with the spin operator in the direction (), the coupling strength between the th and th spins, and the magnetic field along the direction on the th spin at the time . We assume to be constant and to be adjustable with time.
The goal becomes optimizing the magnetic fields to minimize the difference between the timeevolution operator and the target unitary
. To this end, a simplest choice is to minimize the following loss function defined as
(3) 
The magnetic fields are optimized using the gradient descent as
(4) 
with the gradient step or learning rate. Since such an optimization cares about the distance between the unitary given by the whole circuit and the evolution operator at the final time , the evolution at will not give any intermediate results from the gates within the circuit. We dub such a circuit encapsulation (CE) way as allCE.
In the numerical simulation, we take the TrotterSuzuki form [50, 51] and discretize the total time to identical slices. The evolution operator can be approximated as
(5)  
with that controls the TrotterSuzuki error. For varying the magnetic fields, we introduce with a positive integer, and assume to take the constant value during the time of (with and ). In other words, the magnetic fields are allowed to change for times. The magnetic fields are updated as
(6) 
where the gradients
are obtained by the automatic differentiation in Pytorch
[52]. We use the optimizer Adam [53] to dynamically control the learning rate .We employ two algorithms to implement the optimizations, namely the global time optimization (GTO) and finegrained time optimization (FGTO) [32]. GTO is a simple gradientdescent method, where the strengths of the magnetic fields for all time slices are updated simultaneously by Eq. (6). For the simple cases such as the twoqubit unitaries, GTO shows high accuracy. However, for more complicated cases such as the qubit QFT with a large , GTO could be trapped in a local minimum. The FGTO is thus employed, where the key idea is to asymptotically finegrain the time discretization (characterized by ) to avoid the possible local minimums. See more details in Ref. [32].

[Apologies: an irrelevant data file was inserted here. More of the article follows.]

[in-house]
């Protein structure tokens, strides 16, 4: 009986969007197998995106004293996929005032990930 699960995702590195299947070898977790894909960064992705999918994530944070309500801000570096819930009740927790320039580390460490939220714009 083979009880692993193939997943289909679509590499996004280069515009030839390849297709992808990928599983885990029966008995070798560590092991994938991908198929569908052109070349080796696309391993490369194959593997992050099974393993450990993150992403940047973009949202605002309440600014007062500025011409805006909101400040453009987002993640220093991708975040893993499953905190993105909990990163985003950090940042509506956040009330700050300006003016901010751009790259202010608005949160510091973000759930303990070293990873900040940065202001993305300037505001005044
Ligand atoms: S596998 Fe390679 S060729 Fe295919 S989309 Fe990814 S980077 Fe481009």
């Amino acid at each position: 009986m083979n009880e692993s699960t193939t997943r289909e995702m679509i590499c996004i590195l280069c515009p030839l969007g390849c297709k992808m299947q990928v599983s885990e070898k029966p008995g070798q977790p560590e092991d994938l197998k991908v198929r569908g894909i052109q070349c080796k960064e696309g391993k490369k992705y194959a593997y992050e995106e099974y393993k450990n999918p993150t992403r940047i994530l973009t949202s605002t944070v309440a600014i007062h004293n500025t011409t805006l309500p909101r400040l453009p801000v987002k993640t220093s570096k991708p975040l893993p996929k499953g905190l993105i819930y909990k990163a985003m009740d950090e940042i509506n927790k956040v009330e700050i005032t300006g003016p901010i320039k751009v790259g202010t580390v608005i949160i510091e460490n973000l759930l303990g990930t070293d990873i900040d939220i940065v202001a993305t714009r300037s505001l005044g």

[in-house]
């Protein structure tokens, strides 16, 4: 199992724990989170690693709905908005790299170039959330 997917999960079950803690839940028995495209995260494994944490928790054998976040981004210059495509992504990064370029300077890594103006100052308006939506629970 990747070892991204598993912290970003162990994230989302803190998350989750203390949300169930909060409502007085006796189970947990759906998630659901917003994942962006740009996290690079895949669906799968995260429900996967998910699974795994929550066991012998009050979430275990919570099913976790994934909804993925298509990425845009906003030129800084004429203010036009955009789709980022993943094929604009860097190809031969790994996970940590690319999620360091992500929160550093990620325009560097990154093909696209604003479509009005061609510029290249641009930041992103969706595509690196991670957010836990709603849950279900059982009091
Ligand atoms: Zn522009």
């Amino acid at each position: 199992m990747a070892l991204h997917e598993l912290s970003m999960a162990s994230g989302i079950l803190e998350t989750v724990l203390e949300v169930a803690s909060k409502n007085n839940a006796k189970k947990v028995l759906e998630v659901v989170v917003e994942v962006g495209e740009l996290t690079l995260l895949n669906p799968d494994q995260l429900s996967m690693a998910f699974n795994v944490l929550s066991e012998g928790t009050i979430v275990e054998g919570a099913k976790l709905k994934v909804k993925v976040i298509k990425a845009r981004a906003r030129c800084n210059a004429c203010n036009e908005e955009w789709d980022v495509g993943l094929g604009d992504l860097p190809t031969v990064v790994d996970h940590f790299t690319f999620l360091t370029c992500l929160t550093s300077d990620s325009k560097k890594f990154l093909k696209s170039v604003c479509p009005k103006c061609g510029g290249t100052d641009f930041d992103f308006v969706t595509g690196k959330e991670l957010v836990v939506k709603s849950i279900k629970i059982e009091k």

The way of encapsulation is flexible. In general, we consider to separate the gates in the circuit into groups as
(7) 
The unitary consists of gates from the target circuit and is named as a quantum capsule (Qcap). We have . We optimize the magnetic fields independently for each Qcap, where we define the loss function for as
(8) 
wth the evolution duration for realizing and the total time . The magnetic fields during are optmized by minimizing .
As a natural encapsulation way, the main advantage of the allCE (meaning to treat the whole circuit as one Qcap) is straightforward, which is to reduce the time cost and error by directly finding the path to the final unitary. One may compare, for instance, with a naive way by considering each gate in the circuit as a Qcap (naiveCE). First, the errors of sequentially realizing each gate would in general accumulate. We expect much less errors by directly minimizing the difference between the target and the final evolution operator in the allCE, which is similar to the endtoend optimization strategy widely used in the field of ML and MLassisted physical approaches (see, e.g., Ref. [27]).
Second, a unitary can be compiled into different circuits by applying different quantum instruction sets. One may use the depth of the circuit to characterize the efficiency of the compilation. The depth would usually change if one turns to a different instruction set. From the perspective of QCE, the efficiency should be characterized by the total time cost for reaching the preset error. An obvious drawback of allCE is that one cannot extract the relevant information of the intermediate process from the gates within the circuit (i.e., Qcap). Therefore, a proper encapsulation should balance between the efficiency and the ability of extracting the intermediate information, according to the specific computational tasks or purposes. For example, the frequentlyuse circuits, such as the QFT applied in many quantum algorithms including Shor’s [54] and Grover search [55] algorithms, can be encapsulated into Qcaps for the convenience of the future use.
Iii Results of quantum circuit encapsulation
Below, we take Hamiltonian for the time evolution as the nearestneighbor Ising chain, where the coupling constants satisfy
(9) 
We set the magnetic fields along the spinz direction as zero, and allow to adjust the fields only along the spinx and y directions. Such a restriction often appears in the controlling by the radiofrequency pulses [56].
As a simple example, we consider the twoqubit controlledR (CR) gate that satisfies
(10) 
with the factor of phase shift. A normal treatment is to decompose a CR into the product of singlequbit rotations and CNOT as